What are Smart Contracts?
Smart contracts refer to computer protocols that digitally facilitate the verification, control, or execution of an agreement. Smart contracts run on the blockchain platform, which will process all the transactions in a contract; hence, middle men are not required for executing the transactions.
Similar to traditional contracts, smart contracts define rules and penalties around an agreement and automatically enforce those obligations. While they can work independently, many smart contracts can also be implemented together.
The integral components of a smart contract are termed as objects. There are essentially three objects in a smart contract – the signatories, who are the parties involved in the smart contracts that use digital signatures to approve or disapprove the contractual terms; the subject of agreement or contract; and the specific terms.
- Smart contracts refer to computer protocols that digitally facilitate the execution of an agreement, which are kept in public databases.
- They are a faster, cheaper, and more secure way of executing and managing agreements.
- The technical difficulty of making changes and the inability to handle complex transactions are some issues with smart contracts that need to be rectified to gain mass adoption.
Uses of Smart Contracts
Smart contracts can be used in a variety of fields, from healthcare to supply chain to financial services. Some examples are as follows:
1. Government voting system
Smart contracts provide a secure environment making the voting system less susceptible to manipulation. Votes using smart contracts would be ledger-protected, which is extremely difficult to decode.
Moreover, smart contracts could increase the turnover of voters, which is historically low due to the inefficient system that requires voters to line up, show identity, and complete forms. Voting, when transferred online using smart contracts, can increase the number of participants in a voting system.
Blockchain can store the encoded health records of patients with a private key. Only specific individuals would be granted access to the records for privacy concerns. Similarly, research can be conducted confidentially and securely using smart contracts.
All hospital receipts of patients can be stored on the blockchain and automatically shared with insurance companies as proof of service. Moreover, the ledger can be used for different activities, such as managing supplies, supervising drugs, and regulation compliance.
3. Supply chain
Traditionally, supply chains suffer due to paper-based systems where forms pass through multiple channels to get approvals. The laborious process increases the risk of fraud and loss.
Blockchain can nullify such risks by delivering an accessible and secure digital version to parties involved in the chain. Smart contracts can be used for inventory management and the automation of payments and tasks.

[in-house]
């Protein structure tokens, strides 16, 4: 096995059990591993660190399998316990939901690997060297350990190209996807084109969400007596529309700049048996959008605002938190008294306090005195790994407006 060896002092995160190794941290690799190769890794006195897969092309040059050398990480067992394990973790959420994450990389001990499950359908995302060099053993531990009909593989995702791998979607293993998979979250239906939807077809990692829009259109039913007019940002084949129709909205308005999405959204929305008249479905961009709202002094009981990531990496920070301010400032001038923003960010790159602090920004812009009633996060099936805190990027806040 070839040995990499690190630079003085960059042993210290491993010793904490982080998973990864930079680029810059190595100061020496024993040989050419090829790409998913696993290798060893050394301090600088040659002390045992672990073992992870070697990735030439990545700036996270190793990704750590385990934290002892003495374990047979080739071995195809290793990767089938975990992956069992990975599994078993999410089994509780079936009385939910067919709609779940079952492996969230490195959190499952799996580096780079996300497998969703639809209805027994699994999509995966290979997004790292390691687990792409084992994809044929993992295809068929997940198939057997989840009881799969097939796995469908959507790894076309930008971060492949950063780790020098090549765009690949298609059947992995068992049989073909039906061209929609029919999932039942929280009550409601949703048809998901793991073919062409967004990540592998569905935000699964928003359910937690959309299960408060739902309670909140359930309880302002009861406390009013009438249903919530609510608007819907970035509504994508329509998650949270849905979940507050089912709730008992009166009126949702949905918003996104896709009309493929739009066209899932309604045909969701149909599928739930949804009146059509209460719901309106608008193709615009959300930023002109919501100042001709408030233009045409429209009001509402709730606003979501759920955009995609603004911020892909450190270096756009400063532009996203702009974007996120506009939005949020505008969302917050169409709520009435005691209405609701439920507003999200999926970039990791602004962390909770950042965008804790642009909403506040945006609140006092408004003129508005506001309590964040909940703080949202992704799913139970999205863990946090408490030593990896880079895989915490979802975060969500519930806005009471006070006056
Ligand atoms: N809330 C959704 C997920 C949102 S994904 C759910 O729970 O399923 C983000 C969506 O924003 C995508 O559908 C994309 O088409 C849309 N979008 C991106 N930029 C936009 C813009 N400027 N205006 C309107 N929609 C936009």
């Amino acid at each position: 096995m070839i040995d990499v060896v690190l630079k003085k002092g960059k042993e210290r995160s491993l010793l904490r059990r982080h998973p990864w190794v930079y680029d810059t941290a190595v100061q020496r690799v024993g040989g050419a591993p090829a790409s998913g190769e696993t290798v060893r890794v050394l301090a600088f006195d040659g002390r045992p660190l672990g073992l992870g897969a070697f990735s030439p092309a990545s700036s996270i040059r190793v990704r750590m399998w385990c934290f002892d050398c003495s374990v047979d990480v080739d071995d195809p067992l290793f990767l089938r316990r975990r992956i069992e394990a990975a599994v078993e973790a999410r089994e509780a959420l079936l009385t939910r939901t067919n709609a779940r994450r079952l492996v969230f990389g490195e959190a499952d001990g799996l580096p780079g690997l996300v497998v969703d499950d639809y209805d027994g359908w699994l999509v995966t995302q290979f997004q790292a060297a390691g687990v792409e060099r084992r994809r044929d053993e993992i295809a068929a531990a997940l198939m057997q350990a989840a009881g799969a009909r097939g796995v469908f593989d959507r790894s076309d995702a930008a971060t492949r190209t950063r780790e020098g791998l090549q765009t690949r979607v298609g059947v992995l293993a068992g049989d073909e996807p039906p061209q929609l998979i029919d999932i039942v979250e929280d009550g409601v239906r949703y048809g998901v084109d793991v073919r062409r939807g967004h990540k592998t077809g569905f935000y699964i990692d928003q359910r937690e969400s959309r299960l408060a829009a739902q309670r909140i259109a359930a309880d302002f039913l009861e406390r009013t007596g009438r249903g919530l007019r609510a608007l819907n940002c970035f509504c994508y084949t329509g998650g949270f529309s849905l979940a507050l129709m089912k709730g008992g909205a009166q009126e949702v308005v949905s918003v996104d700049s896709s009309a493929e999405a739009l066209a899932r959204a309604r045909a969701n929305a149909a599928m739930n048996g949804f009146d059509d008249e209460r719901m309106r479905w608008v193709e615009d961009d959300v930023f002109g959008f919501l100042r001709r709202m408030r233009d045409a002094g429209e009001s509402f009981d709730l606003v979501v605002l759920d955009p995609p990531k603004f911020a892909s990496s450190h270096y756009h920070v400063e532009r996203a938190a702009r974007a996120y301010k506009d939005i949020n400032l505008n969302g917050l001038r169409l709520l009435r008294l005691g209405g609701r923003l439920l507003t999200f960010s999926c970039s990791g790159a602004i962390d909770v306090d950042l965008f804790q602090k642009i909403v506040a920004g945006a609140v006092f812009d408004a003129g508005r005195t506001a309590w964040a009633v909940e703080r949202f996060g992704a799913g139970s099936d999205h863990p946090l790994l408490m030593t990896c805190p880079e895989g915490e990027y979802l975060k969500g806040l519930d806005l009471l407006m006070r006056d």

4. Financial services
Smart contracts help in transforming traditional financial services in multiple ways. In the case of insurance claims, they perform error checking, routing, and transfer payments to the user if everything is found appropriate.
Smart contracts incorporate critical tools for bookkeeping and eliminate the possibility of infiltration of accounting records. They also enable shareholders to take part in decision making in a transparent way. Also, they help in trade clearing, where the funds are transferred once the amounts of trade settlements are calculated.
Benefits of Smart Contracts
1. Autonomy and savings
Smart contracts do not need brokers or other intermediaries to confirm the agreement; thus, they eliminate the risk of manipulation by third parties. Moreover, the absence of intermediary in smart contracts results in cost savings.
All the documents stored on blockchain are duplicated multiple times; thus, originals can be restored in the event of any data loss.
Smart contracts are encrypted, and cryptography keeps all the documents safe from infiltration.
Smart contracts automate tasks by using computer protocols, saving hours of various business processes.
Using smart contracts results in the elimination of errors that occur due to manual filling of numerous forms.
Limitations of Smart Contracts
1. Difficult to change
Changing smart contract processes is almost impossible, any error in the code can be time-consuming and expensive to correct.
2. Possibility of loopholes
According to the concept of good faith, parties will deal fairly and not get benefits unethically from a contract. However, using smart contracts makes it difficult to ensure that the terms are met according to what was agreed upon.
3. Third party
Although smart contracts seek to eliminate third-party involvement, it is not possible to eliminate them. Third parties assume different roles from the ones they take in traditional contracts. For example, lawyers will not be needed to prepare individual contracts; however, they will be needed by developers to understand the terms to create codes for smart contracts.
4. Vague terms
Since contracts include terms that are not always understood, smart contracts are not always able to handle terms and conditions that are vague.
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